This is the story of an emigrant from Ballymacoda, Thomas Ahern, who ended up founding a famous department store chain, which became an institution in Western Australia.
Thomas Ahern was born in Ballymacoda on 23rd December 1884, the son of Patrick Ahern (1849-1910), a native of Ballymacoda, and his wife Mary, née McGrath (1853-1946) from nearby Killeagh.
Thomas had six siblings. Two sisters – Ellen (1886-1897) and Catherine (Katie) (1887-1900), and four brothers – John (1888-1962), Simon (1890-1978), Patrick (1892-1944) and Michael (1894-1957).
Searching the 1901 census records available online when Thomas would have been 17 years old doesn’t yield any results that are a match for him specifically in the Ballymacoda area. The census records do indicate a household in Ballymacoda where his parents names, Patrick and Mary, and his brothers names John, Patrick and Michael match, as do their ages.
The absence of Thomas here likely means that he was in another household on the day of the census, as a record would be added for each person in the household, family or otherwise, when the census form was being completed. A wider search of the census records for Cork at that time show a few matches for someone that would be Thomas’s age, such as the record below from a house in nearby Midleton, where there is a Thomas Ahern listed as a ‘Servant‘ as was common for workers listed in census forms at the time.
So, no direct matches for Thomas Ahern in the 1901 census records in the Ballymacoda area that seem to match. But, we do know that Thomas was apprenticed to a draper in Midleton at this time, due to the farm in Ballymacoda not being able to support everyone in the family. Therefore, the above census record for a household in Midleton is very likely referring to the Thomas Ahern whom we are interested in.
Thomas’s father Patrick died in October 1910, before he left for Australia. Records kept at the time, specifically the ‘Calendar of Wills and Administrations, 1858-1920‘, indicate that Patrick left the sum of ‘£333 18s. 4d.’ and that his wife Mary was sole beneficiary.
Thomas was employed in Tipperary and later Dublin, and in 1911 was living on Usher’s Quay in the city. In 1910, Patrick had applied for assisted passage to Australia, in place of a colleague who couldn’t make the trip. Thomas arrived in Fremantle, Western Australia in February 1911. Records available online, specifically ‘Fremantle, Western Australia, Passenger Lists, 1897-1963‘ indicate that Thomas arrived from Bremen, Germany aboard the vessel ‘Grosser Kurfürst‘ at that time.
Thomas initially worked at Brennan’s drapery in the town of Boulder. He married his fiancée Nora McGrath (coincidentally with the same maiden name as his own mother) in Perth on 19th June 1912, and subsequently started working as a departmental manager for clothing retailer Bon Marche. The 1916 electoral role for the division of Fremantle in the state of Western Australia shows a record for Thomas and Nora, living at Shenton Road in Claremont, with Thomas listed as a draper and Nora’s occupation listed as ‘home duties’:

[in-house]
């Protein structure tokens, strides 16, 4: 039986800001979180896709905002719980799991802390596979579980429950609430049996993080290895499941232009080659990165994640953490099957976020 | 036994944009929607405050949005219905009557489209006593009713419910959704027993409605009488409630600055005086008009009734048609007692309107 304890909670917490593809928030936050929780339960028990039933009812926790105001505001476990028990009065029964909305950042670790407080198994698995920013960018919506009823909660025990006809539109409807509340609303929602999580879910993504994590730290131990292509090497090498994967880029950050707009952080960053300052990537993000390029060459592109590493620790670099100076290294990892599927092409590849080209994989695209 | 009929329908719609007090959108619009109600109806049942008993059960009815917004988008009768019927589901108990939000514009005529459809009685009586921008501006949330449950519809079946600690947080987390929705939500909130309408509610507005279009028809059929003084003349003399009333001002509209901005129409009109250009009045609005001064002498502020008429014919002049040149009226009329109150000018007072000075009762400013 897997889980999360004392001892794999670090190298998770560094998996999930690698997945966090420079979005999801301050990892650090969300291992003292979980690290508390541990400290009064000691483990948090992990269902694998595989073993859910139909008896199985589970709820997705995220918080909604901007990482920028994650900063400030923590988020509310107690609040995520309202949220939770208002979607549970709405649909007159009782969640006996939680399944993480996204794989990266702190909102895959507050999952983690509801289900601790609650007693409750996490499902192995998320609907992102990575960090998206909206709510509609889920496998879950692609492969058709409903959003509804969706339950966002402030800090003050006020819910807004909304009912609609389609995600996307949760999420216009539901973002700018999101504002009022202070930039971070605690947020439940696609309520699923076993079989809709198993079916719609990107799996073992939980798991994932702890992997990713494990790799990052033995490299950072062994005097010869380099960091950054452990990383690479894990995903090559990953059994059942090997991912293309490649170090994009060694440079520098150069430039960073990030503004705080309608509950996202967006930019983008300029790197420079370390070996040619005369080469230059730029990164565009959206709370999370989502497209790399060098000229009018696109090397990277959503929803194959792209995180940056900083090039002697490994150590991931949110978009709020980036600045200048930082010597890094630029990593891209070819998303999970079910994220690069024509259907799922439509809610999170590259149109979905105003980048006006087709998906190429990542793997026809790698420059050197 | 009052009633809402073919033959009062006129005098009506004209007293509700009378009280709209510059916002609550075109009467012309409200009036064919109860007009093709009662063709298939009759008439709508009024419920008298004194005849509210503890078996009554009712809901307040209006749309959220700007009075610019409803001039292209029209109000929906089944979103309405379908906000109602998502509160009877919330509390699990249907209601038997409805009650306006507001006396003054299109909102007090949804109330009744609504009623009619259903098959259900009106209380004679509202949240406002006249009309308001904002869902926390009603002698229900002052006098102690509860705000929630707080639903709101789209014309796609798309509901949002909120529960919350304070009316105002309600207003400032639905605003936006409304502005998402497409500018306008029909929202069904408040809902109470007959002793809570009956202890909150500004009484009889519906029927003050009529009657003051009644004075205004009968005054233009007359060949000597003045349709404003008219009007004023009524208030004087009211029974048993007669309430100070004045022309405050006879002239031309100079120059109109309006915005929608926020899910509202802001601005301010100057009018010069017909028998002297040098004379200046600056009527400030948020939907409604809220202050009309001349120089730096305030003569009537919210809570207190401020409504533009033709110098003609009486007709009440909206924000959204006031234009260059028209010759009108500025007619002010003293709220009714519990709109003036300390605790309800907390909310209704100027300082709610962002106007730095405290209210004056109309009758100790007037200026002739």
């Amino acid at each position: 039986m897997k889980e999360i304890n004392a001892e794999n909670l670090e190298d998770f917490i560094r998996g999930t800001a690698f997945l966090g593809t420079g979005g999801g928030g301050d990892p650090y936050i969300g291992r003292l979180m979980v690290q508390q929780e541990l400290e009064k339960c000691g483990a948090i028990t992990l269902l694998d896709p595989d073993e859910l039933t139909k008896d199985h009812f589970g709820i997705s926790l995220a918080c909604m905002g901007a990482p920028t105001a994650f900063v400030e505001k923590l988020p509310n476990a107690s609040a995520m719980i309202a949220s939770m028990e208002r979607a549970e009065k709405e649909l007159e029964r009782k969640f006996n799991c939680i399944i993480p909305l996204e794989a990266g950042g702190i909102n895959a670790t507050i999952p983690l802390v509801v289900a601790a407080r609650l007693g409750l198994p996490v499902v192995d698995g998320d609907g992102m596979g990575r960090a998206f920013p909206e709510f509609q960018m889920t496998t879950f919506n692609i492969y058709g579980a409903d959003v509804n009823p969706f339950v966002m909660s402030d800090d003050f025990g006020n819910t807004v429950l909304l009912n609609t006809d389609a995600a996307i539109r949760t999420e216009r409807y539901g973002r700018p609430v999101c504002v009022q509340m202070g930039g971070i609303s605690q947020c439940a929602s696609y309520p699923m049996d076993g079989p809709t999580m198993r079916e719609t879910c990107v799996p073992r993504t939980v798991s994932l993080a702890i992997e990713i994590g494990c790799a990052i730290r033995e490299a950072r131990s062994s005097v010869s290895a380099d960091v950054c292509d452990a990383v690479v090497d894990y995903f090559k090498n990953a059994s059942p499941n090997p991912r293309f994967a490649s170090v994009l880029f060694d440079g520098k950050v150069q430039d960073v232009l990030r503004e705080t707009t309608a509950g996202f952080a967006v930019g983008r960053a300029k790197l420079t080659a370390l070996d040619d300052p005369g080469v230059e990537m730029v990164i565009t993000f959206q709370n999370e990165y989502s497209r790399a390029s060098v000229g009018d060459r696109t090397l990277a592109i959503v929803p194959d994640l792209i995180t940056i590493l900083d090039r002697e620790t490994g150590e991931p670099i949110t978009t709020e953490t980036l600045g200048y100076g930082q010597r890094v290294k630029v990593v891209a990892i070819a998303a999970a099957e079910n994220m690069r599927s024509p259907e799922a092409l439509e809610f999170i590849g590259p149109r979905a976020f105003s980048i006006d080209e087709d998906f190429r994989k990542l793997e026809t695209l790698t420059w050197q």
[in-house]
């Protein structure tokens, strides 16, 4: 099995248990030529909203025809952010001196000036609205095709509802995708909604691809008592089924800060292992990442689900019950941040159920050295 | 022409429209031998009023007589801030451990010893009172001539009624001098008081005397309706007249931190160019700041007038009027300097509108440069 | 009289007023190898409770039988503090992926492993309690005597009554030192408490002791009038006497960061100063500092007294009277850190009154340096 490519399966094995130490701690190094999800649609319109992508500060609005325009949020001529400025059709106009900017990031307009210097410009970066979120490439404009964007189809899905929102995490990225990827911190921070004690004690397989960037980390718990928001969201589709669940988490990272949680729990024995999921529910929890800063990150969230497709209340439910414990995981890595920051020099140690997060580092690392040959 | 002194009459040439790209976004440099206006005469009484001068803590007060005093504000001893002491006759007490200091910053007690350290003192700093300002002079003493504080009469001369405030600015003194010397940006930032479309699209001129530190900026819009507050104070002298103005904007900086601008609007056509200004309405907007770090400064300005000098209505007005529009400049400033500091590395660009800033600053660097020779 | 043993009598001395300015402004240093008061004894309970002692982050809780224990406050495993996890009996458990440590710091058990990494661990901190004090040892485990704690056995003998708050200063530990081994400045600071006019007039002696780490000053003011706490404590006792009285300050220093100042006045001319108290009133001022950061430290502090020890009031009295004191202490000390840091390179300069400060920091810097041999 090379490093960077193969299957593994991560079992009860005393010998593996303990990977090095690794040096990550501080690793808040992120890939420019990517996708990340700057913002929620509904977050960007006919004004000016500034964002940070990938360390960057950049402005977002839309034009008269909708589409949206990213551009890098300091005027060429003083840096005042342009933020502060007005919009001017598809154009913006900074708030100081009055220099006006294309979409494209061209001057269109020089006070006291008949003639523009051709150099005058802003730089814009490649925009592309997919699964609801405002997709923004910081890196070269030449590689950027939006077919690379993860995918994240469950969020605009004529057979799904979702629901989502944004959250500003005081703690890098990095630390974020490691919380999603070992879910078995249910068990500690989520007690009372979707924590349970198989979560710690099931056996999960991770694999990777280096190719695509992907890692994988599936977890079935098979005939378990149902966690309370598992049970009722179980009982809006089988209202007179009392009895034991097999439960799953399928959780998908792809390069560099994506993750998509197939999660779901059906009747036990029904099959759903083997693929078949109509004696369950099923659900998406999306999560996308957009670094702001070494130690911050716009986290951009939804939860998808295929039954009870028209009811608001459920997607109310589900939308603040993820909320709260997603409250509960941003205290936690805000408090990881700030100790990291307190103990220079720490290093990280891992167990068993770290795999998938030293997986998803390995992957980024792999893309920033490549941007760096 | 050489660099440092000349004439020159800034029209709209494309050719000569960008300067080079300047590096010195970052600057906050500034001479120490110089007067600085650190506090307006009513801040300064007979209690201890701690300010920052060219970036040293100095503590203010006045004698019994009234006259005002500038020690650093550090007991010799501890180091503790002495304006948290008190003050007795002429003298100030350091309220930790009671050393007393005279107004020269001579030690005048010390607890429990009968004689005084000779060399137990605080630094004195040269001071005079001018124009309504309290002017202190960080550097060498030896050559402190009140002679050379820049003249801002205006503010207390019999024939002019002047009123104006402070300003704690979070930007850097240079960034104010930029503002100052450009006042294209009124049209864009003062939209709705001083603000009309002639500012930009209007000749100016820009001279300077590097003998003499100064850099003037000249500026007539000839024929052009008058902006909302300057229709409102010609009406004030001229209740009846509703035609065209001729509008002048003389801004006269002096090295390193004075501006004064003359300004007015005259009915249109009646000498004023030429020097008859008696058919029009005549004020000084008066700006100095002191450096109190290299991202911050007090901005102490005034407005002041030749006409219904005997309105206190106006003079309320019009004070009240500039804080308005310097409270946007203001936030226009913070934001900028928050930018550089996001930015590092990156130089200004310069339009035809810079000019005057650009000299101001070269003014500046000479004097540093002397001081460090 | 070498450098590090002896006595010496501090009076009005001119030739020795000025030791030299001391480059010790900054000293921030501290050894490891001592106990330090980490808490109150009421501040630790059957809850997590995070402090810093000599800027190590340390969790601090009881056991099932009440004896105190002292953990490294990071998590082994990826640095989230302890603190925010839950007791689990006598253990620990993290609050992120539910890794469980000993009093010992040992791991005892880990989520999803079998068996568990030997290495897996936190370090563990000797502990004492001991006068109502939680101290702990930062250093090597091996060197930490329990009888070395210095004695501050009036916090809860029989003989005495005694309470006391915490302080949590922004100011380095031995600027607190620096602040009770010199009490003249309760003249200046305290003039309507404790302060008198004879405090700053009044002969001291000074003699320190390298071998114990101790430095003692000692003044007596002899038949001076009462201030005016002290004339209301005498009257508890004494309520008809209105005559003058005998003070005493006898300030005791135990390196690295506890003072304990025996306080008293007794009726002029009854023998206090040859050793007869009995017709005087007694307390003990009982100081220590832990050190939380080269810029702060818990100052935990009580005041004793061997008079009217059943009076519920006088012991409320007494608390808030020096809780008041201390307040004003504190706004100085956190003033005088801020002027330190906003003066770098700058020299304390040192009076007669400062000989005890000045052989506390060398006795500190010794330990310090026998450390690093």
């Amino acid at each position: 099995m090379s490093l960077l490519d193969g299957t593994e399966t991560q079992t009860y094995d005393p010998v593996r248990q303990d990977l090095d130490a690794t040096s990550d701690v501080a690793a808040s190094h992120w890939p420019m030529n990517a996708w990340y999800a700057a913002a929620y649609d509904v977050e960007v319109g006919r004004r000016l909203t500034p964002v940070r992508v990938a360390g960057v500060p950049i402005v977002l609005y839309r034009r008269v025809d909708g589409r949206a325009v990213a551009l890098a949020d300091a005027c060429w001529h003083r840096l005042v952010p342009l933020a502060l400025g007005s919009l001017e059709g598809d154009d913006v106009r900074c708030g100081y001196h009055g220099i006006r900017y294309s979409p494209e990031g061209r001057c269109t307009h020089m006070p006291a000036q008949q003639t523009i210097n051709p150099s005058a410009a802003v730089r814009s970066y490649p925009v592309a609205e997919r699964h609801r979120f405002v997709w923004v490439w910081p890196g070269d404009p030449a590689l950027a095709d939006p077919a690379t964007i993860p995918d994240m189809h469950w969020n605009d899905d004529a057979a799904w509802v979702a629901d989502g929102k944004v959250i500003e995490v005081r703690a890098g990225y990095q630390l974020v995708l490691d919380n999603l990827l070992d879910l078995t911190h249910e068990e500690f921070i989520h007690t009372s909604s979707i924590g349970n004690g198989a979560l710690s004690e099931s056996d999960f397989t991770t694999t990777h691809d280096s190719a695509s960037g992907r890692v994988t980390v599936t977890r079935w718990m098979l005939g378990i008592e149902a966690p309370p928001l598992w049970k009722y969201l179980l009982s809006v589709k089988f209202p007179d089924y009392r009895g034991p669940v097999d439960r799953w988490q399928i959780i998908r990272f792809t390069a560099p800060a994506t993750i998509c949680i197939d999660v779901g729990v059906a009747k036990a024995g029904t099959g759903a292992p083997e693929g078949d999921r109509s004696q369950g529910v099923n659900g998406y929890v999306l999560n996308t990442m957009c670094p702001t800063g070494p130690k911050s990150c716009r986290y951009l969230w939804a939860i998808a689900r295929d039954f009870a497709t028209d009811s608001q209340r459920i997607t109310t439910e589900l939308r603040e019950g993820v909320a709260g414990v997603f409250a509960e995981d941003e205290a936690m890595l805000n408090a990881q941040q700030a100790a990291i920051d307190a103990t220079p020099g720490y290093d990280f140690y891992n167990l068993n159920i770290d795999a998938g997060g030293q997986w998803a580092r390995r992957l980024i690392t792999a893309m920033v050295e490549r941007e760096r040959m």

In 1918, Thomas became the manager of the Brennan’s store in Perth.
The first Archbishop of Perth, Patrick Clune, himself an Irishman from County Clare, had a hand in advising the family of P. F. Quinlan to invite Thomas Ahern to manage their drapery and furniture store in Perth. Thomas insisted, were he to take on the role, on a controlling partnership and thus was the beginning of Aherns Department Store in Western Australia on 15th May 1922. Later electoral records show Thomas and Nora living at Airlie street in Cottesloe, with Thomas still listed as a draper:
Aherns Department Store started out with 50 employees and grew to over 500 quickly under the astute management of Thomas, across 5 different stores in Western Australia. Over time, Thomas bought out all the remaining shares in the business and become sole owner of the now thriving business.
As he grew older, Thomas maintained an active role in his business until his death in Perth on 22nd May 1970. He was survived by three sons and two daughters, with Nora having passed away in 1959. He was buried in Karrakatta cemetery, of which he had previously been a trustee from 1938-1942.
Ahern’s department store chain continued as a functioning business until 1999, a time when it employed 1,500 people, when it was sold to rival department store David Jones for $29 million, an amazing end to the legacy of a man that had been born on a farm in a small village in the south of Ireland. I have found no evidence that Thomas ever returned to his native Ballymacoda, that would certainly be interesting to know. There are multiple travel records that indicate he left Australia many times to travel to the UK, so there is certainly a likelihood that he returned to Ballymacoda during his lifetime.
A further history of Thomas Ahern and the department store chain he founded is captured in the book ‘Ballymacoda to Binduli: the story of Aherns W.A‘ by William Mahoney (a descendant of Thomas Ahern), published in Australia in 1997.
In 2013, Thomas Ahern was named one of the 100 most influential Western Australian businesspeople.
References & More Information
Note: Links provided where available.
National Archives: Census of Ireland
Calendar of Wills and Administrations, 1858-1920
Western Australia – Shipping and Passenger Records
Fremantle, Western Australia, Passenger Lists, 1897-1963
Fremantle, Western Australia, Electoral Role, 1916, 1931
Metropolitan Cemeteries Board, Government of Western Australia, Bio of Thomas Ahern
Google Books: Ballymacoda to Binduli: The Story of Aherns W.A.
The West Australian, 100 Most Influential Business Leaders, 1829-2013